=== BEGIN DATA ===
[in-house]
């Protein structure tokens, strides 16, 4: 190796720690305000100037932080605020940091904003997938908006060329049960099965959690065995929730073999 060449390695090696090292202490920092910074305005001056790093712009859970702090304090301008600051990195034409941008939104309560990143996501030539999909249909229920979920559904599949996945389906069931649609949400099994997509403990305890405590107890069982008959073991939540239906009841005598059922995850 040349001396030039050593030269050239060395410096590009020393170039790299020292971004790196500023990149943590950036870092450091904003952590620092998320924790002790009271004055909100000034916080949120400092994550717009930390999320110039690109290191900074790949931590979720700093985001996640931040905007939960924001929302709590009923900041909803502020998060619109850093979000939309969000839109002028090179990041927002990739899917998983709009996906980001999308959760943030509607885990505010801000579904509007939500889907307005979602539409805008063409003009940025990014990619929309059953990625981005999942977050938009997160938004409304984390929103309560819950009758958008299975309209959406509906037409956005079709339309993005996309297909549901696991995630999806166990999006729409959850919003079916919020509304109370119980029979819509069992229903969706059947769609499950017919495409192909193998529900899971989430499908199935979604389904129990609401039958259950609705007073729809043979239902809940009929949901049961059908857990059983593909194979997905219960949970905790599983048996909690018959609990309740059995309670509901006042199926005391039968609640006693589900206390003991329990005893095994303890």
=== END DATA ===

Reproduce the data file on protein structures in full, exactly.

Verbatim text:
[in-house]
């Protein structure tokens, strides 16, 4: 190796720690305000100037932080605020940091904003997938908006060329049960099965959690065995929730073999 060449390695090696090292202490920092910074305005001056790093712009859970702090304090301008600051990195034409941008939104309560990143996501030539999909249909229920979920559904599949996945389906069931649609949400099994997509403990305890405590107890069982008959073991939540239906009841005598059922995850 040349001396030039050593030269050239060395410096590009020393170039790299020292971004790196500023990149943590950036870092450091904003952590620092998320924790002790009271004055909100000034916080949120400092994550717009930390999320110039690109290191900074790949931590979720700093985001996640931040905007939960924001929302709590009923900041909803502020998060619109850093979000939309969000839109002028090179990041927002990739899917998983709009996906980001999308959760943030509607885990505010801000579904509007939500889907307005979602539409805008063409003009940025990014990619929309059953990625981005999942977050938009997160938004409304984390929103309560819950009758958008299975309209959406509906037409956005079709339309993005996309297909549901696991995630999806166990999006729409959850919003079916919020509304109370119980029979819509069992229903969706059947769609499950017919495409192909193998529900899971989430499908199935979604389904129990609401039958259950609705007073729809043979239902809940009929949901049961059908857990059983593909194979997905219960949970905790599983048996909690018959609990309740059995309670509901006042199926005391039968609640006693589900206390003991329990005893095994303890």